her research that “genericness surveys often are conducted with probability samples over the
telephone.” E. Deborah Jay, Genericness Surveys in Trademark Disputes: Evolution of Species,
99 TMR 1118, 1156 (2009).
There is simply no support for Plaintiff’s contention that Dr. Jay’s genericness survey is
somehow unreliable because it was conducted over the phone.
Dr. Jay’s Survey Properly Randomized The Questions.
Plaintiff also argues that Dr. Jay’s survey is not reliable because she did not have the
interviewers rotate when they posed the final question relating to the tested terms “timeline” and
“timelines” to the survey respondents. Plaintiff acknowledges that Dr. Jay rotated the order of
all of the other questions relating to the control terms.
Dr. Jay randomized the questions relating to the control terms in order to minimize the
influence of any particular control term on the responses to the tested term. (Jay Decl. ¶ 3.) By
reading the control terms first, Dr. Jay ensured that all respondents had the same frame of
reference before being asked to classify the test term as a brand or common name. (Id.) This
approach is often used in Teflon surveys. (Id.)
Plaintiff fails to cite a single case holding that a survey is unreliable if the questions
relating to the control terms are rotated randomly, but not the questions relating to the test terms.
Nor has Plaintiff identified any particular responses to Dr. Jay’s survey as evidence of the
alleged bias caused by not rotating the final questions relating to the test terms. Finally, other
than its own expert testimony, Plaintiff is not able to point to any treatises or other authority
indicating that a genericness survey is unreliable if the questions relating to the test terms are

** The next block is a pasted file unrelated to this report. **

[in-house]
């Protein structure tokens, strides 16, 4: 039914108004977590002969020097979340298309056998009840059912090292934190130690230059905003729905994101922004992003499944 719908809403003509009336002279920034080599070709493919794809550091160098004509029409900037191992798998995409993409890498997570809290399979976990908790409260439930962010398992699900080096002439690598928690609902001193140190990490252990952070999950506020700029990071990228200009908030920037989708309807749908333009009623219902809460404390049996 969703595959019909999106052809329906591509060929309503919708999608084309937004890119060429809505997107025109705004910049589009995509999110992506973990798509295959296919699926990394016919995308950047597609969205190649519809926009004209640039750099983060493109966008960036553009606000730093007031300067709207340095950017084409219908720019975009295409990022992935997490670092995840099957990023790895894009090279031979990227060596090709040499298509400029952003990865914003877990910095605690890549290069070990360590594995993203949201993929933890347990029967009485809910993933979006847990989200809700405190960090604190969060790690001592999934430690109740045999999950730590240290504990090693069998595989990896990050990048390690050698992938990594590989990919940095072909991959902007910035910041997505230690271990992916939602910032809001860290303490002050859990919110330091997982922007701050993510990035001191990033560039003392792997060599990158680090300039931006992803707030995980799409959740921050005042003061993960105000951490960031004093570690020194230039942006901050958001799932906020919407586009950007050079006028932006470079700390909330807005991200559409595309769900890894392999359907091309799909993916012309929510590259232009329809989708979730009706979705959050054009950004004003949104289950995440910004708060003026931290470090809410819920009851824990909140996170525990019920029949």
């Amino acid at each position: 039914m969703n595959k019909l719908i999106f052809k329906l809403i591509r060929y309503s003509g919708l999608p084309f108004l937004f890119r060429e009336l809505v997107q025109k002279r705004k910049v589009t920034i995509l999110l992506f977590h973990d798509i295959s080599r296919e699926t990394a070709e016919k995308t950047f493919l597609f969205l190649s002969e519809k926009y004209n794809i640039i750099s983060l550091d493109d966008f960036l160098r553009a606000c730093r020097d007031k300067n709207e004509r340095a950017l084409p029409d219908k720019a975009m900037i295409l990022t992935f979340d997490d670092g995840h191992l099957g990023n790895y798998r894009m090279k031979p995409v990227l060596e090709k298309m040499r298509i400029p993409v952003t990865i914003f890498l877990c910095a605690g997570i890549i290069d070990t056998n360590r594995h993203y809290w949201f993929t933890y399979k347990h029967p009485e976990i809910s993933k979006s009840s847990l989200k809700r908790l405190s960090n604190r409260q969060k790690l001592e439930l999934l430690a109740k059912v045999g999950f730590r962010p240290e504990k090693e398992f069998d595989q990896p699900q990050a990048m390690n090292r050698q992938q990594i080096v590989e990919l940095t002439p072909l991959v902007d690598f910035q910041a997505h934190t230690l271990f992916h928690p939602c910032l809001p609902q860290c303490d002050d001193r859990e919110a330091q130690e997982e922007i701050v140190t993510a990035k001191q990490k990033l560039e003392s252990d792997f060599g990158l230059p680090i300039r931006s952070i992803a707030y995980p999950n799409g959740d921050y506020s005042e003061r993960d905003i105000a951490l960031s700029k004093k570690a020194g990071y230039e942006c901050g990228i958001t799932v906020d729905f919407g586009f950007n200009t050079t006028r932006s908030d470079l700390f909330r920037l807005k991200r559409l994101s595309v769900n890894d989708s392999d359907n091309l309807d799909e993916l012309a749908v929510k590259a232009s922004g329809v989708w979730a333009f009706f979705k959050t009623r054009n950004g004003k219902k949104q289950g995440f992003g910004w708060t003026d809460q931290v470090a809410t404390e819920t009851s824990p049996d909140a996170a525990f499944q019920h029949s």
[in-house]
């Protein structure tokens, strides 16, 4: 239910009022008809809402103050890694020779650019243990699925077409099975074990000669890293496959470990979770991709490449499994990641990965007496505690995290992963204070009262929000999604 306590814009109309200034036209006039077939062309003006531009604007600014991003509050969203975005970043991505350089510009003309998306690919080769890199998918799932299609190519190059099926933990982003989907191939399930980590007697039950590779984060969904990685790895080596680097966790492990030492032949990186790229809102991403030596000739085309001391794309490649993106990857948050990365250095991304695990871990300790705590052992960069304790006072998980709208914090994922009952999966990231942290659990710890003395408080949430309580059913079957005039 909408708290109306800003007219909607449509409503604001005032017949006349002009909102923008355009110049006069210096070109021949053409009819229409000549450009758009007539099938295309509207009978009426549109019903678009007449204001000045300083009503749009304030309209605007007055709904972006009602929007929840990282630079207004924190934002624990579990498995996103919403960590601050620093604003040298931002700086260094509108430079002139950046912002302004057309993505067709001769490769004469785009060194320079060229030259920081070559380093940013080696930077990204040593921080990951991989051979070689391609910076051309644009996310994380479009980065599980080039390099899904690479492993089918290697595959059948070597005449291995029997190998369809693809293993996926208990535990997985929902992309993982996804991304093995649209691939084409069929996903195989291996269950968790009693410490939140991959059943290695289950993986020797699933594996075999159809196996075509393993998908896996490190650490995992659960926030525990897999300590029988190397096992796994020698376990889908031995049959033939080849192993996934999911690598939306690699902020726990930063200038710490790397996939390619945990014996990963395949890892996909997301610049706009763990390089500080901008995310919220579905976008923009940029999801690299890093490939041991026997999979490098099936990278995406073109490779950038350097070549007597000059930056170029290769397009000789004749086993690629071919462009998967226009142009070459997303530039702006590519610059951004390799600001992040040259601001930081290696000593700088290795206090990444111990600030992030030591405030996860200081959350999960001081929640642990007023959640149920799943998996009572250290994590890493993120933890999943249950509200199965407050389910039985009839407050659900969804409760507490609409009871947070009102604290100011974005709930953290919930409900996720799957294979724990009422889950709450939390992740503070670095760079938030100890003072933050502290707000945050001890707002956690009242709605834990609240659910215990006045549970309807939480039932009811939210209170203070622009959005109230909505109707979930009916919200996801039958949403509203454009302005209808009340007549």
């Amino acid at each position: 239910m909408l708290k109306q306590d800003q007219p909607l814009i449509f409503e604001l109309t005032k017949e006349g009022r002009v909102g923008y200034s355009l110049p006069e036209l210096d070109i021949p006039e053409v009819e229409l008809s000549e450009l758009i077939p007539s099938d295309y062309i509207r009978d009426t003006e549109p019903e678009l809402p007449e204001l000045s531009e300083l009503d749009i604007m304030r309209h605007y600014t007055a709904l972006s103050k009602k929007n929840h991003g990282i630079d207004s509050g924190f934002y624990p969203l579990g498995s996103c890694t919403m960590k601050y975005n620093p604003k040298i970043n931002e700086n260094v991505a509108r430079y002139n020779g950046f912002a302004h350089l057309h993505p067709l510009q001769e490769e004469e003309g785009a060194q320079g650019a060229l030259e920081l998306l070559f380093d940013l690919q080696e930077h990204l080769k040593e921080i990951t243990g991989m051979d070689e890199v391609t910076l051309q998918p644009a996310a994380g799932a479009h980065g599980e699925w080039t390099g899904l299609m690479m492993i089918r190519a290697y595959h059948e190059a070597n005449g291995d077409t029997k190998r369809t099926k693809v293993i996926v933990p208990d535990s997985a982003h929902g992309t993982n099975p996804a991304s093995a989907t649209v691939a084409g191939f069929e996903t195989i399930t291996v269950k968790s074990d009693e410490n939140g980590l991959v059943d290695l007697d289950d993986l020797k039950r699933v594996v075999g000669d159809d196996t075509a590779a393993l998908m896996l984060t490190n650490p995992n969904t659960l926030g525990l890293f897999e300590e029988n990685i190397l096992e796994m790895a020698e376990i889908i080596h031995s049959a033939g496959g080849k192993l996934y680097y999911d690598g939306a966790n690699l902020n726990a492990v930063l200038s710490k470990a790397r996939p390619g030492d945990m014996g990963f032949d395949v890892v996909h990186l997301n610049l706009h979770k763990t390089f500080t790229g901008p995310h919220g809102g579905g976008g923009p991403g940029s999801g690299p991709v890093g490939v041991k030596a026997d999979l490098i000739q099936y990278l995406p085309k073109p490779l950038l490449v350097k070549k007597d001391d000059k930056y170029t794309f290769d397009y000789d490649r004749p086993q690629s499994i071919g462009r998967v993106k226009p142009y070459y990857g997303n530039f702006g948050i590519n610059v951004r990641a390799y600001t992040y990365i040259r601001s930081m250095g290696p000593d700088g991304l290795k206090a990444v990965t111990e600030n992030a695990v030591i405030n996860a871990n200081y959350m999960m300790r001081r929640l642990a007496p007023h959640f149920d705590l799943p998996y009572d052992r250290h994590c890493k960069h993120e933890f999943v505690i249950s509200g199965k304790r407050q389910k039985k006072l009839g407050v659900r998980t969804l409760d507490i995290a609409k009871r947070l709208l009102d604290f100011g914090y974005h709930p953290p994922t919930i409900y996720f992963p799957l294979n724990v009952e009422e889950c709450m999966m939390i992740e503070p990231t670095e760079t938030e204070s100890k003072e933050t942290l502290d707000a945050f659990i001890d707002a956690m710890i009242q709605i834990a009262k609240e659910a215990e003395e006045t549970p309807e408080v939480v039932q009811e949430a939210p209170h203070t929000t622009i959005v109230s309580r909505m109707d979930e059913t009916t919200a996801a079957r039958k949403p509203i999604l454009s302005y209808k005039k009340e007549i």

Regardless, even if the Court were to find that Dr. Jay should have included the questions
relating to the test terms in the randomized rotation, such a minor issue does not make Dr. Jay’s
survey unreliable as a whole. If anything, the issue of whether the questions were properly
randomized goes to the weight of the survey evidence, not its admissibility. See, e.g., J & J
Snack Foods Corp. v. Nestle USA, Inc., 149 F. Supp. 2d 136, 153, n.12 (D.N.J. 2001) (finding
that failing to rotate the terms in defendant’s Teflon survey did not make the survey unreliable).
Asking the “Have Not Heard” and “Don’t Know” Questions Together
Was Proper and Had No Effect on the Survey Results.
Plaintiff also claims that when recording responses, Dr. Jay’s interviewers should have
distinguished between those respondents who said that they had not heard of a term and those
who said that they were unable to classify the term as a common name or brand name. Plaintiff,
however, fails to provide any legitimate rationale as to why it is important to record with more
specificity the reason why a survey respondent was not able to classify the term “timeline” or
“timelines” as a brand name or common name. Nor does Plaintiff provide any explanation as to
why failing to do so somehow renders Dr. Jay’s entire survey unreliable.
Most of the respondents to Dr. Jay’s survey were able to classify the terms “timeline”
(93%) and “timelines” (92%) as either a brand name or common name. More importantly, over
two-thirds of all respondents classified the terms “timeline” (69%) and “timelines” (68%) as
common names, and approximately three-fourths (74%) of those respondents who expressed an
opinion classified these terms as common names.
Furthermore, Dr. Jay’s Teflon surveys, using the same recordation process for “have not
heard” and “don’t know” answers, have been found to be admissible by numerous courts and the
Trademark Trial and Appeal Board. (Jay Decl. ¶ 2.) See, e.g., UGG Holdings, Inc., 2005 WL
5887187, at *5; Auto. Club of S. Cal., 2007 WL 704892, at *4; Great Am. Rest., 2008 WL
1808532, at *3. For example, in UGG Holdings, Inc. v. Severn, Dr. Jay conducted a survey in
virtually the same manner as in this case. “After closely examining Jay's report,” the U.S.
District court for the Central District of California found that “her survey was fairly and
scientifically conducted by impartial interviewers, under the supervision of a qualified expert,